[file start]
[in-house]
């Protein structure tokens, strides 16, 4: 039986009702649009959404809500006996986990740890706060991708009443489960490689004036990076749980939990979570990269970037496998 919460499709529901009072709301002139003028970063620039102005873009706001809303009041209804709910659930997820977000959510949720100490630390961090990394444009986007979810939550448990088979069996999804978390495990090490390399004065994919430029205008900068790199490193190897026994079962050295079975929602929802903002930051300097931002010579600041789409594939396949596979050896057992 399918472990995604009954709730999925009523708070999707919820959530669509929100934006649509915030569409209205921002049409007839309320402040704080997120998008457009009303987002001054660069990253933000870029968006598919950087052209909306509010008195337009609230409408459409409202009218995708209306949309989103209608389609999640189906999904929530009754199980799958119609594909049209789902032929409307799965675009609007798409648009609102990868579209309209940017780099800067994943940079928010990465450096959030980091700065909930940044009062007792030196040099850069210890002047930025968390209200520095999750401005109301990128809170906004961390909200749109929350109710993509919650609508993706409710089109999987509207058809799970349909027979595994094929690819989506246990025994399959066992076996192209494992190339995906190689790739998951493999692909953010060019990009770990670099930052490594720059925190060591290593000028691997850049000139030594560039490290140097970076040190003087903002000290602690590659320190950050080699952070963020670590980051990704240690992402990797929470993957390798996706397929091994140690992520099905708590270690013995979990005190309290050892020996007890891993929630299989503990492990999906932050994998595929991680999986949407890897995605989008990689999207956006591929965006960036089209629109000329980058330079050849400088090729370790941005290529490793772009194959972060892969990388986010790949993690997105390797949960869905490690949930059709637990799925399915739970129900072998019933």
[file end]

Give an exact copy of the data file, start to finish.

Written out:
[in-house]
């Protein structure tokens, strides 16, 4: 039986009702649009959404809500006996986990740890706060991708009443489960490689004036990076749980939990979570990269970037496998 919460499709529901009072709301002139003028970063620039102005873009706001809303009041209804709910659930997820977000959510949720100490630390961090990394444009986007979810939550448990088979069996999804978390495990090490390399004065994919430029205008900068790199490193190897026994079962050295079975929602929802903002930051300097931002010579600041789409594939396949596979050896057992 399918472990995604009954709730999925009523708070999707919820959530669509929100934006649509915030569409209205921002049409007839309320402040704080997120998008457009009303987002001054660069990253933000870029968006598919950087052209909306509010008195337009609230409408459409409202009218995708209306949309989103209608389609999640189906999904929530009754199980799958119609594909049209789902032929409307799965675009609007798409648009609102990868579209309209940017780099800067994943940079928010990465450096959030980091700065909930940044009062007792030196040099850069210890002047930025968390209200520095999750401005109301990128809170906004961390909200749109929350109710993509919650609508993706409710089109999987509207058809799970349909027979595994094929690819989506246990025994399959066992076996192209494992190339995906190689790739998951493999692909953010060019990009770990670099930052490594720059925190060591290593000028691997850049000139030594560039490290140097970076040190003087903002000290602690590659320190950050080699952070963020670590980051990704240690992402990797929470993957390798996706397929091994140690992520099905708590270690013995979990005190309290050892020996007890891993929630299989503990492990999906932050994998595929991680999986949407890897995605989008990689999207956006591929965006960036089209629109000329980058330079050849400088090729370790941005290529490793772009194959972060892969990388986010790949993690997105390797949960869905490690949930059709637990799925399915739970129900072998019933």